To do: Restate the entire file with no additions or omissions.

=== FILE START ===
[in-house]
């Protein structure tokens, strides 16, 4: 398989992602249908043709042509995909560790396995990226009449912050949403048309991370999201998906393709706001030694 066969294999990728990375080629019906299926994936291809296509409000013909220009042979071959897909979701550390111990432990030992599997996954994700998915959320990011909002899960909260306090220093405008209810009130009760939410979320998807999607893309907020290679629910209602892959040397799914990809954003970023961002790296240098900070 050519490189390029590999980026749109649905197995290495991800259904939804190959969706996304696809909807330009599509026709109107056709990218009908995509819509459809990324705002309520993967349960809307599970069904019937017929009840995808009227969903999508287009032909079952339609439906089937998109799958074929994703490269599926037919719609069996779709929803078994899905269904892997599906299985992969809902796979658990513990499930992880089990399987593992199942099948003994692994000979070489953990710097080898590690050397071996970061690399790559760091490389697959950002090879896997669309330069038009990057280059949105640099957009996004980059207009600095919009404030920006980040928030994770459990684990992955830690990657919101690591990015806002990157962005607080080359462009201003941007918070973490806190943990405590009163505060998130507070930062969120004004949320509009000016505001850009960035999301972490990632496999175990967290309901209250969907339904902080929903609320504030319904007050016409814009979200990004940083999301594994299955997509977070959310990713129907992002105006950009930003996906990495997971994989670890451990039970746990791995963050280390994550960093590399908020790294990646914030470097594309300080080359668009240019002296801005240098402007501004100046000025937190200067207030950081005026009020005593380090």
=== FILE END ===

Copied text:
[in-house]
């Protein structure tokens, strides 16, 4: 398989992602249908043709042509995909560790396995990226009449912050949403048309991370999201998906393709706001030694 066969294999990728990375080629019906299926994936291809296509409000013909220009042979071959897909979701550390111990432990030992599997996954994700998915959320990011909002899960909260306090220093405008209810009130009760939410979320998807999607893309907020290679629910209602892959040397799914990809954003970023961002790296240098900070 050519490189390029590999980026749109649905197995290495991800259904939804190959969706996304696809909807330009599509026709109107056709990218009908995509819509459809990324705002309520993967349960809307599970069904019937017929009840995808009227969903999508287009032909079952339609439906089937998109799958074929994703490269599926037919719609069996779709929803078994899905269904892997599906299985992969809902796979658990513990499930992880089990399987593992199942099948003994692994000979070489953990710097080898590690050397071996970061690399790559760091490389697959950002090879896997669309330069038009990057280059949105640099957009996004980059207009600095919009404030920006980040928030994770459990684990992955830690990657919101690591990015806002990157962005607080080359462009201003941007918070973490806190943990405590009163505060998130507070930062969120004004949320509009000016505001850009960035999301972490990632496999175990967290309901209250969907339904902080929903609320504030319904007050016409814009979200990004940083999301594994299955997509977070959310990713129907992002105006950009930003996906990495997971994989670890451990039970746990791995963050280390994550960093590399908020790294990646914030470097594309300080080359668009240019002296801005240098402007501004100046000025937190200067207030950081005026009020005593380090």